Peggy’s Read – The Upside of Stress

I read 2-3 books at the same time: One is for chilling out (usually a mystery), one is for the book group I’ve belonged to for years and one is because I love science.

My latest read, by Kelly McGonigal, PhD, “The Upside of Stress: Why Stress is Good for You and How to get Good at it”, was enlightening.

McGonigal was interested in a longitudinal (1998- 2016) study of 30,0000 adults, showing that high levels of stress increased the risk of dying by 43% BUT ONLY if the person believed stress was harmful. (PA)

Those with high stress levels who did not believe it was harmful to their health had the lowest risk of death, lower than those who had little stress.

Popular opinion has been to avoid stress because it’s harmful.  This book made me rethink avoiding stressful situations and reframing stress as a challenge and help build resources and confidence.

Stress? Or a challenge? 

Here’s some of the interesting research and information from The Upside of Stress: Why Stress is Good for You and How to get Good at it”:

Simply watching a” stress is enhancing” video to change someone’s mindset made a difference in the participants hormones that are produce during stress: cortisol and DHEA. The ratio of the two, called the growth index, determines the effects of stress. Higher levels of DHEA help people thrive under stress, and be resilience when stress is very high.
The researchers followed over time two groups:  a mindset change group that watched videos of the positive effects of stress and examples of thriving under stress and a control group that didn’t see the videos.  The group that was exposed to the positive effects of stress:

  • Continued to see stress in a more positive way.
  • Their depression and anxiety was reduced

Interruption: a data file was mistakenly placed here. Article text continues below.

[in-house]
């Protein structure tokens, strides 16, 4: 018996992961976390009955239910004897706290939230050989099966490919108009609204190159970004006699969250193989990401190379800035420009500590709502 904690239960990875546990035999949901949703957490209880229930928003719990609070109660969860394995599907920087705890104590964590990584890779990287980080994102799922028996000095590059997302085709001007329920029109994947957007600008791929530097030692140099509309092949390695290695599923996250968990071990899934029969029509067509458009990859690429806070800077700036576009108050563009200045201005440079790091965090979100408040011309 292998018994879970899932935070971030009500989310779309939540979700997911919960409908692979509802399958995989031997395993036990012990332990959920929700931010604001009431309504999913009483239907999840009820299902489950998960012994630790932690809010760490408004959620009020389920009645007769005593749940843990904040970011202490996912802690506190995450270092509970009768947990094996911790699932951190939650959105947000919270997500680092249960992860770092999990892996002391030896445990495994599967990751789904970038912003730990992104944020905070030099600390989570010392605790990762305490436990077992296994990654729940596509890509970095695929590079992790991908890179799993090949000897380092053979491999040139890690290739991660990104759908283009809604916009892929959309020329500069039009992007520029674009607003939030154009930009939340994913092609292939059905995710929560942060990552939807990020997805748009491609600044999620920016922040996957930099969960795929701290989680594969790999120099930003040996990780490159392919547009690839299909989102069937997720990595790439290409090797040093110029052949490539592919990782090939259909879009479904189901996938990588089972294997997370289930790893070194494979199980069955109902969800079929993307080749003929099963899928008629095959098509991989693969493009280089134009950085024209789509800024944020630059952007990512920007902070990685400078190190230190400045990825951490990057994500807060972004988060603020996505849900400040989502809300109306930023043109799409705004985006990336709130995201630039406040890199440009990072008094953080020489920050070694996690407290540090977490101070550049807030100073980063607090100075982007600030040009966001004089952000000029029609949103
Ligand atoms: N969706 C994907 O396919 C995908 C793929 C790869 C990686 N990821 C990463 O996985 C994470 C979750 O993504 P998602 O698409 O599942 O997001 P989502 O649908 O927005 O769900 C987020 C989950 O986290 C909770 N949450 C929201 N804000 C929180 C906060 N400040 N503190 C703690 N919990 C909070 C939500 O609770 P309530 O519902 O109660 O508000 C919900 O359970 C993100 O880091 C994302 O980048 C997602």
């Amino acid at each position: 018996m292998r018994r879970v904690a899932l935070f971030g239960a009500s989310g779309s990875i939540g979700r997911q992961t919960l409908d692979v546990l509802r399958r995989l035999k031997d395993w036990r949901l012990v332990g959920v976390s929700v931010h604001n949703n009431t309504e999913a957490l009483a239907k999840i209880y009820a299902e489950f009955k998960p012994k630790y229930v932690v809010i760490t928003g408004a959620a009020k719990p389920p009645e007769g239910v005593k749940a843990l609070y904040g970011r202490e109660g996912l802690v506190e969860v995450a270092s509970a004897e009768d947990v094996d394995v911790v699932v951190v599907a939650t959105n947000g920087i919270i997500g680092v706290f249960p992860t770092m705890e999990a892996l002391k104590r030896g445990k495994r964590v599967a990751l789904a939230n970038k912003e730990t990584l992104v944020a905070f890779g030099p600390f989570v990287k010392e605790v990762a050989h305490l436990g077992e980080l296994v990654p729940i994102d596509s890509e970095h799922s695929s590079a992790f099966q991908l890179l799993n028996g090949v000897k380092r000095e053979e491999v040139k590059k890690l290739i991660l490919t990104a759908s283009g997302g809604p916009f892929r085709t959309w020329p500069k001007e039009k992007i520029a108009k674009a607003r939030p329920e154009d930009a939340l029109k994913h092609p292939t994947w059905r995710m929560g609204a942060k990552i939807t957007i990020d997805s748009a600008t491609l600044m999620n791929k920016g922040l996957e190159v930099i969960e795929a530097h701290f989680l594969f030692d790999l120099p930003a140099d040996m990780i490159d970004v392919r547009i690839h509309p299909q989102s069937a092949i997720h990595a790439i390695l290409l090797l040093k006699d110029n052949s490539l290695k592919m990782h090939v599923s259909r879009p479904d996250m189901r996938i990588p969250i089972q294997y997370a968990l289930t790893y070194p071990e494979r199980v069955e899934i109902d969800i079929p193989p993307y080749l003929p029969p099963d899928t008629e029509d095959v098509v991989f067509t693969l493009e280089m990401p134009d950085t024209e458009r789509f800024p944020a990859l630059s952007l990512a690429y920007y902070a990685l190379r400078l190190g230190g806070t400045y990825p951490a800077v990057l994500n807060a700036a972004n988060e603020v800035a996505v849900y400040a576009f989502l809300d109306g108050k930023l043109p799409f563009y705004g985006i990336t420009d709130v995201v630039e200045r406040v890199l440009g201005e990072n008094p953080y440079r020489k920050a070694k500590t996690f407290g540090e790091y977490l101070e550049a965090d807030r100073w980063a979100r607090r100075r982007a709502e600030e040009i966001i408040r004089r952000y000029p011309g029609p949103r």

• Had fewer health problems
  • Were more focused and more productive.
  • These brief trainings resulted in lasting change.

There was no change in the control group.

Maybe non-life threatening stress should be called

the “challenge response”? 

Stress? Or meaningful activity-or both?

Some positive aspects of stress the book details:

  • The most common response to acute (as opposed to chronic) stress in people is growth and resilience.
  • Fight or flight not only gives you a bodily response to stress but can increase motivation for change.
  • Experience with stress when it’s not life-threatening can increase resilience. This response increases energy and focus.  It releases higher DHEA, raising the growth index. Artists and athletes show this when engaged in skill.
  • Oxytocin improves empathy and decrease fear, and increases social connections.
  • DHEA and nerve growth factor increases neuroplasticity to help you learn from stressful events.
    Cortisol and oxytocin help decrease inflammatory response and help recovery

Studies show stressed people are happier, maybe because they are engaged in meaningful things… jobs, raising kids, and  other projects. A full, busy life is full of stress.

Sometimes it is good to try to cam down, but other times it is better to say “I’m excited” when anxious. Cortisol and adrenaline actually improve performance during test taking,  Athletes say they are excited (rather than stressed) before a game which helps focus and determination to win.

When I think back to times I learned, changed and grew the most, high stress was ever present.  It was a fascinating read and while I still don’t relish most stressful situations I learned stress is ever present and whether I focus on the positive or negative aspects my brain, body and life are all impacted in critical ways.

Peggy

 

Kelly McGonigal, PhD, “The Upside of Stress: Why Stress is Good for You and How to get Good at it”

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